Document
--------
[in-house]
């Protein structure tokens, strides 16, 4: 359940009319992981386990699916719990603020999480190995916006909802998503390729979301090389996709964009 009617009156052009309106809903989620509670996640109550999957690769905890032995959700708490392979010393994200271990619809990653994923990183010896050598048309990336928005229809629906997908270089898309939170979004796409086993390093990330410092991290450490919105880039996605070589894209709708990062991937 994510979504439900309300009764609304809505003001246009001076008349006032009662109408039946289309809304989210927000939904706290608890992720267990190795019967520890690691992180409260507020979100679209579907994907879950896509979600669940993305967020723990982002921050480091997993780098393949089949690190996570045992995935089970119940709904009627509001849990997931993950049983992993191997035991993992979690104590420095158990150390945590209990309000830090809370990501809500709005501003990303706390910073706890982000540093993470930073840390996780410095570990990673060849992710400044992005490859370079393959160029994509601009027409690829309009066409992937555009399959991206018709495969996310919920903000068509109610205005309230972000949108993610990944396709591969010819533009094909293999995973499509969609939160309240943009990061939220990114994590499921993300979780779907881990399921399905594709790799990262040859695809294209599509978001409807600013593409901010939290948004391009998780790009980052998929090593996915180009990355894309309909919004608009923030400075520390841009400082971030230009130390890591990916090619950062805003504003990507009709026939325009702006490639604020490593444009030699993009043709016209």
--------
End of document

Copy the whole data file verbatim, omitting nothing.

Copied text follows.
[in-house]
């Protein structure tokens, strides 16, 4: 359940009319992981386990699916719990603020999480190995916006909802998503390729979301090389996709964009 009617009156052009309106809903989620509670996640109550999957690769905890032995959700708490392979010393994200271990619809990653994923990183010896050598048309990336928005229809629906997908270089898309939170979004796409086993390093990330410092991290450490919105880039996605070589894209709708990062991937 994510979504439900309300009764609304809505003001246009001076008349006032009662109408039946289309809304989210927000939904706290608890992720267990190795019967520890690691992180409260507020979100679209579907994907879950896509979600669940993305967020723990982002921050480091997993780098393949089949690190996570045992995935089970119940709904009627509001849990997931993950049983992993191997035991993992979690104590420095158990150390945590209990309000830090809370990501809500709005501003990303706390910073706890982000540093993470930073840390996780410095570990990673060849992710400044992005490859370079393959160029994509601009027409690829309009066409992937555009399959991206018709495969996310919920903000068509109610205005309230972000949108993610990944396709591969010819533009094909293999995973499509969609939160309240943009990061939220990114994590499921993300979780779907881990399921399905594709790799990262040859695809294209599509978001409807600013593409901010939290948004391009998780790009980052998929090593996915180009990355894309309909919004608009923030400075520390841009400082971030230009130390890591990916090619950062805003504003990507009709026939325009702006490639604020490593444009030699993009043709016209």